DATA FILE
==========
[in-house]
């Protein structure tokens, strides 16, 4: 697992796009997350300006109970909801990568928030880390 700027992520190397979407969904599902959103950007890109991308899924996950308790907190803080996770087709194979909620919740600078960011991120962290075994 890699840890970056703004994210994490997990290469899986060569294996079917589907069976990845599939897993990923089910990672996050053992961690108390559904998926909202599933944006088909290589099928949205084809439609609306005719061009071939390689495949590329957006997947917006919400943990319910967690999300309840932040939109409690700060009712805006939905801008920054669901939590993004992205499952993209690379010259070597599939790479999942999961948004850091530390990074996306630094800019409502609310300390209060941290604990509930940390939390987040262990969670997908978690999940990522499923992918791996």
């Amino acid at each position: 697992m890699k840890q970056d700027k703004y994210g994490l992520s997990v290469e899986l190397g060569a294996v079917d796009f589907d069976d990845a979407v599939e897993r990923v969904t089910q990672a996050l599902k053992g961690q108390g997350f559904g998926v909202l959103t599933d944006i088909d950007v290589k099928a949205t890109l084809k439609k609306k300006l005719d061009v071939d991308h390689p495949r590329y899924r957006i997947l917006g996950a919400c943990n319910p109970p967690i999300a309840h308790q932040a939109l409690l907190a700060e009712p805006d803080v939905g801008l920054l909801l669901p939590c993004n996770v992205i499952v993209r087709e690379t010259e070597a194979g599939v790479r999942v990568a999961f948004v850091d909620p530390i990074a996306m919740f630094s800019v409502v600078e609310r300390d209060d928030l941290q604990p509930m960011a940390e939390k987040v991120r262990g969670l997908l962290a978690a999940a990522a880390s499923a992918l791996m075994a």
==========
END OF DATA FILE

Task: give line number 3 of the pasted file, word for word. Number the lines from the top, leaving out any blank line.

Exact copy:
């Amino acid at each position: 697992m890699k840890q970056d700027k703004y994210g994490l992520s997990v290469e899986l190397g060569a294996v079917d796009f589907d069976d990845a979407v599939e897993r990923v969904t089910q990672a996050l599902k053992g961690q108390g997350f559904g998926v909202l959103t599933d944006i088909d950007v290589k099928a949205t890109l084809k439609k609306k300006l005719d061009v071939d991308h390689p495949r590329y899924r957006i997947l917006g996950a919400c943990n319910p109970p967690i999300a309840h308790q932040a939109l409690l907190a700060e009712p805006d803080v939905g801008l920054l909801l669901p939590c993004n996770v992205i499952v993209r087709e690379t010259e070597a194979g599939v790479r999942v990568a999961f948004v850091d909620p530390i990074a996306m919740f630094s800019v409502v600078e609310r300390d209060d928030l941290q604990p509930m960011a940390e939390k987040v991120r262990g969670l997908l962290a978690a999940a990522a880390s499923a992918l791996m075994a």